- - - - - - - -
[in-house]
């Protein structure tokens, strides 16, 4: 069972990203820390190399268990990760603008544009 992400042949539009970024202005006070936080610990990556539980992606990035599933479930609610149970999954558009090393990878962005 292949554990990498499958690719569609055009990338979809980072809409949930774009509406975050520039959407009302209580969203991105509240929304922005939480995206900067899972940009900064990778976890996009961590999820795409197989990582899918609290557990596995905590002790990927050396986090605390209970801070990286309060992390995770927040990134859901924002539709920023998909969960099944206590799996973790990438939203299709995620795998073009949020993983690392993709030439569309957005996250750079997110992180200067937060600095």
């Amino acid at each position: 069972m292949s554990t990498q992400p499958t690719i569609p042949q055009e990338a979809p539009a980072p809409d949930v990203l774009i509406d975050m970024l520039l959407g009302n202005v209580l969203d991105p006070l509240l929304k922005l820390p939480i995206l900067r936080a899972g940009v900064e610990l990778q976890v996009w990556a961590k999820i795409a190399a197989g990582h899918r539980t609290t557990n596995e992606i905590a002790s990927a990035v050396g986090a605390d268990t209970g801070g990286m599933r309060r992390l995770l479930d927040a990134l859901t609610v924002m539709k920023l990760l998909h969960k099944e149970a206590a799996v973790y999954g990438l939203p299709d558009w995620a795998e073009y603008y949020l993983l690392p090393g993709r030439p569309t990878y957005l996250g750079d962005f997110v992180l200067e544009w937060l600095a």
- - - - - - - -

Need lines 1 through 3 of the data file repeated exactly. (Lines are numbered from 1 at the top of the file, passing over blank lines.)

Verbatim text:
[in-house]
């Protein structure tokens, strides 16, 4: 069972990203820390190399268990990760603008544009 992400042949539009970024202005006070936080610990990556539980992606990035599933479930609610149970999954558009090393990878962005 292949554990990498499958690719569609055009990338979809980072809409949930774009509406975050520039959407009302209580969203991105509240929304922005939480995206900067899972940009900064990778976890996009961590999820795409197989990582899918609290557990596995905590002790990927050396986090605390209970801070990286309060992390995770927040990134859901924002539709920023998909969960099944206590799996973790990438939203299709995620795998073009949020993983690392993709030439569309957005996250750079997110992180200067937060600095």
């Amino acid at each position: 069972m292949s554990t990498q992400p499958t690719i569609p042949q055009e990338a979809p539009a980072p809409d949930v990203l774009i509406d975050m970024l520039l959407g009302n202005v209580l969203d991105p006070l509240l929304k922005l820390p939480i995206l900067r936080a899972g940009v900064e610990l990778q976890v996009w990556a961590k999820i795409a190399a197989g990582h899918r539980t609290t557990n596995e992606i905590a002790s990927a990035v050396g986090a605390d268990t209970g801070g990286m599933r309060r992390l995770l479930d927040a990134l859901t609610v924002m539709k920023l990760l998909h969960k099944e149970a206590a799996v973790y999954g990438l939203p299709d558009w995620a795998e073009y603008y949020l993983l690392p090393g993709r030439p569309t990878y957005l996250g750079d962005f997110v992180l200067e544009w937060l600095a």